Multi-Family Market Lags Behind the Single Family Residential Market
In general, the multi-family market LAGS BEHIND the single family residential market. What happened in some markets in this most recent recovery (where Multi-Family rose before SFR) appears to be an aberration.
Technical Analysis (TA) cannot be directly applied to Multi-Family or other CRE (Office, Retail, Industrial) in any particular city for a given three-month time period because there are not enough sale transactions to provide a statistically valid sample size/base.
Even if there were enough transactions, that type of data is not directly comparable between periods or markets because of the vast differences in property attributes that may have sold in any particular period.
Having said that, CRE transactional data can be purchased (very expensive) for ONLY a few of the largest cities.
What we did at HousingAlerts was compare that CRE data (separate comparisons for Multi-Family, Office, Retail and Industrial) to the housing market for those few cities where CRE sale data was obtainable in sufficient sample size.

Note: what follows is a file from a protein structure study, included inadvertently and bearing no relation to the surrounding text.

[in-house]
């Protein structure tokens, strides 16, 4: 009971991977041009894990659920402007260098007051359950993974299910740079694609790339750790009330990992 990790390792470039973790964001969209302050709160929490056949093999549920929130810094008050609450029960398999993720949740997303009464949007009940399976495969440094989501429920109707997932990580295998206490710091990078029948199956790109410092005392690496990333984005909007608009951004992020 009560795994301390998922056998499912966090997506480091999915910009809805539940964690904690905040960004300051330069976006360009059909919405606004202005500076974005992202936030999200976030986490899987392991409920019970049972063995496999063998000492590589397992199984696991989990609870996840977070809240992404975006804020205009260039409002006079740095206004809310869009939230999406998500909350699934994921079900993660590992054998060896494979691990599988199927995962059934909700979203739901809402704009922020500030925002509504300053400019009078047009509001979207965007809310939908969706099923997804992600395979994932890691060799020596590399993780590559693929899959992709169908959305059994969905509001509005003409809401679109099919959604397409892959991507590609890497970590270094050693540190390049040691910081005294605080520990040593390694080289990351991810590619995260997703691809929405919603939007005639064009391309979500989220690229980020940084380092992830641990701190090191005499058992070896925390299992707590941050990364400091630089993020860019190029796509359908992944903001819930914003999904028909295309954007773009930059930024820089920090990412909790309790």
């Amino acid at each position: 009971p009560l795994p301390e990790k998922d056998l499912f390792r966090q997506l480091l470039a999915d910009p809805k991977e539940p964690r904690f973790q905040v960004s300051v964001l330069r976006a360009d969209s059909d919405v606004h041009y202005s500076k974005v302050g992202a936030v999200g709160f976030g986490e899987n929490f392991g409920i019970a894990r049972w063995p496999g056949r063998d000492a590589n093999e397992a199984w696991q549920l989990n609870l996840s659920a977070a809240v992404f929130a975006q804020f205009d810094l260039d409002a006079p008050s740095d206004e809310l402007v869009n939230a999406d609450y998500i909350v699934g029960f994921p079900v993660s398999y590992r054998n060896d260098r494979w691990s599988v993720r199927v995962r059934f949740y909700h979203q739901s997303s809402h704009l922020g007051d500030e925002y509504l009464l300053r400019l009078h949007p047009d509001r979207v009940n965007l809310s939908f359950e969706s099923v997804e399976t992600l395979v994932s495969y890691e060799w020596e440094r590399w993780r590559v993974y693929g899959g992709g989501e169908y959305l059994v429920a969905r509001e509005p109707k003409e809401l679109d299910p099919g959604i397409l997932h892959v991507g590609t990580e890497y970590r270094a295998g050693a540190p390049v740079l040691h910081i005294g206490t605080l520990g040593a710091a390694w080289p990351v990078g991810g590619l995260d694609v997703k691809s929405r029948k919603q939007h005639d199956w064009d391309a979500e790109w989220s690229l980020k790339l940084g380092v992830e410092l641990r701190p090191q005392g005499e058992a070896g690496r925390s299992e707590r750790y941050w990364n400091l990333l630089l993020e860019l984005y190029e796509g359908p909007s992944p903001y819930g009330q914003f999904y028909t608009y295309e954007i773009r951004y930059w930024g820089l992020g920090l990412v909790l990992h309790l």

In all comparisons, the housing market rise and decline PRECEDED similar movements in each type of CRE by a few months up to about 18 months. Multi-Family was the most closely correlated to the housing market; Industrial the least correlated… but in ALL cases, there was a significant correlation to what had happened in the SFR market.
If you think about it, that generally makes sense on an intuitive level:
Retail growth/development always “follows rooftops” as they say.
A poor/declining housing market does not bode well for multi family, and a hot housing market means a hot CRE market.
The chart used in the presentation was simply the SFR chart superimposed onto the CRE chart for those few large cities that had data; the advance notice SFR gives, and the subsequent correlation with what the CRE market did is amazing.
So the bottom line is that this SFR data is (in my opinion) the best predictor for what will likely happen in the same CRE market.
Said another way: If I were considering investing in CRE in a market which had a ‘poor’ outlook/performance in HousingAlerts, then I would need to buy that property at a higher cap rate to compensate for the additional risk to appreciation.